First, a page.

Food blogger Ramki’s one-page cookbooks deconstruct traditional Indian cooking. SHONALI MUTHALALY joins him in the kitchen to whip up an unconventional meal
It all began when I lost a bet. Food blogger B. Ramakrishnan aka Ramki challenged me to cook a traditional South Indian 10-item meal in half an hour. So, of course, all my supportive friends and family laughed themselves into knots.
Fortunately Ramki had a plan. Author of the intriguing ‘one page cookbooks’ (http://ramkicooks.blogspot.com/) he worked out a menu based on these cheat sheets, breaking recipes into building blocks.
The rasam collection, for instance, enables you to make 1,001 varieties of rasams by following a master recipe, and combining boxes. Column one has nine bases, including tamarind, buttermilk and coconut milk. Column two has flavourings, such as pepper, ground spices and fried dal. Then comes Column three with goodies such as garlic, tomato and pineapple. Combine with salt, add rasam powder, and cook.
At Ramki’s restaurant, Streetfoodz in Kodambakkam, he explains why this technique works. “All you have to do in each set of recipes is master one skill... With podis, it’s roasting.” He minimises work by maximising basic flavours. “Traditional podi recipes ask you to take 10 kinds of lentils and roast them separately. The truth is that with one lentil, and the right technique, it will taste beautiful... It’s so bloody easy. There’s no space to go wrong.”
The cookbooks, designed so that they fit into a single printout, are clearly concocted by a mathematical whiz. They use logic to break down complex recipes and extract their essence. Not surprisingly, Ramki’s an MBA in Marketing and Finance from XLRI in Jamshedpur. What is surprising is that he started cooking just 10 years ago.
“I travelled abroad, and found it difficult to get our food,” he says, adding that when he started to cook he found recipe books infuriating. “They treat you like an idiot. It’s almost impossible to duplicate a recipe. There are too many variables involved. It’s far easier to create your own.”
His format leaves plenty of room to manoeuvre, since it concentrates on broad themes. “I was pretty pleased when I discovered it works. It’s so simple. Once you get the big picture right, you can cook a different variation of a theme every time, so you never get bored.”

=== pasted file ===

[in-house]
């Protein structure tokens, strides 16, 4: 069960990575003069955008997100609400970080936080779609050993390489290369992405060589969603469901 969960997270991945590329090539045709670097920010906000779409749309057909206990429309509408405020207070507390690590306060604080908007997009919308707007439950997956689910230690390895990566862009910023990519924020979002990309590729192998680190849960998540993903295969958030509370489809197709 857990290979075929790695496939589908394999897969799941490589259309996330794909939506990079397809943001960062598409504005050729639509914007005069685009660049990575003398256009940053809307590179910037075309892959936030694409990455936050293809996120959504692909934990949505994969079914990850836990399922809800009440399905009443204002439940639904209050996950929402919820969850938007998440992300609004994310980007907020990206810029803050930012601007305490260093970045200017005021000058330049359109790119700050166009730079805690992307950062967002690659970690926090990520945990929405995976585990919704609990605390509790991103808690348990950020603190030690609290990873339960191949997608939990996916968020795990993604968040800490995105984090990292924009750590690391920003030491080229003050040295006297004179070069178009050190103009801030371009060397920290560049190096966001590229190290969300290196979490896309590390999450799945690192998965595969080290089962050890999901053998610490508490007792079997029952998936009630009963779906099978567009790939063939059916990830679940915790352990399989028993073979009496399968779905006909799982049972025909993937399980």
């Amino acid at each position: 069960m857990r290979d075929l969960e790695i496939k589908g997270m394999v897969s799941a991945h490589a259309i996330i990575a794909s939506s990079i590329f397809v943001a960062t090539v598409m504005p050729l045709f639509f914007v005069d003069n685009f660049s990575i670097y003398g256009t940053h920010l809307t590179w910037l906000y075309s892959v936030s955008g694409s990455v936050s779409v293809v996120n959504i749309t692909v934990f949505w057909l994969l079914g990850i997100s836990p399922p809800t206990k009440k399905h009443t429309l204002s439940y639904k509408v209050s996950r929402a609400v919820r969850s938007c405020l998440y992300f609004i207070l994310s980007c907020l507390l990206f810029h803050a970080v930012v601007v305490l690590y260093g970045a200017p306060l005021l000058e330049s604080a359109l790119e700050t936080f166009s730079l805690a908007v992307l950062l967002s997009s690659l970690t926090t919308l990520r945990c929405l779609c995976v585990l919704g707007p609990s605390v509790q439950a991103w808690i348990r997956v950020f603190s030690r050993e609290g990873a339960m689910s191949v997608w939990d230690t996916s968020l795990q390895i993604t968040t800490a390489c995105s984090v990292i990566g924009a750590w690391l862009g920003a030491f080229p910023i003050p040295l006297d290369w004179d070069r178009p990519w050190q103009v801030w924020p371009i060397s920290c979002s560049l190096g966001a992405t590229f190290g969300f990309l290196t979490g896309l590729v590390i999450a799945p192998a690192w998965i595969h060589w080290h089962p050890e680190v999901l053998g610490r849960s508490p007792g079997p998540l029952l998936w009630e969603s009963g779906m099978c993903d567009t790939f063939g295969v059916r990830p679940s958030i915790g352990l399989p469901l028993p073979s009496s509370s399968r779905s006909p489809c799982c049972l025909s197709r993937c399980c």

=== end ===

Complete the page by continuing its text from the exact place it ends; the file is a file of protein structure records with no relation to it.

The basic principal is that every regional cuisine rests on a handful of ingredients. “In Tamil Nadu, it’s tamarind, yoghurt, coconut and tuvar dal. Various combinations yield different results. A kuzhambu, for instance, is made from tamarind water flavoured with red chilli. If you add boiled dal, it becomes sambar. Rasam’s a watery version of the sambar. Kootu is coconut-cumin-chilli with boiled dal.
To create a good meal, you need to understand your ingredients. Take asafoetida. “No temple cuisine uses onion and garlic or chillies. Just like you are not supposed to marry a foreign girl, you are not supposed to use a foreign vegetable.” So, someone discovered that this resin compensates for onion and garlic. Hence, you use it in dishes that don’t contain either.
Quick and healthy
For the record, my cooking turns out to be startlingly delicious, with no major mishaps. (Besides absent-mindedly sticking my finger in my eye after cutting green chillies.) Made with minimal oil and heat, the food is fresh and healthy. Since most of it can be done with just a blender and microwave, it’s also quick.
It’s astonishingly liberating. Traditional food often gives the impression of being complex, exacting and time consuming. Ramki’s method gives you a key to unlock its secrets. On the flip side, since it’s non-conventional; the results are tasty, but also often non-conventional.
Though the method is addictive it doesn’t necessarily don’t work for everyone. Ramki’s mother, for instance. “She refuses to believe that cooking can be easy,” he laughs. “Unless she’s laboured all day, she doesn’t feel it’s a good meal. I do it in 15 minutes, and she enjoys my food, but still doesn’t believe it’s the ‘right’ way to cook.”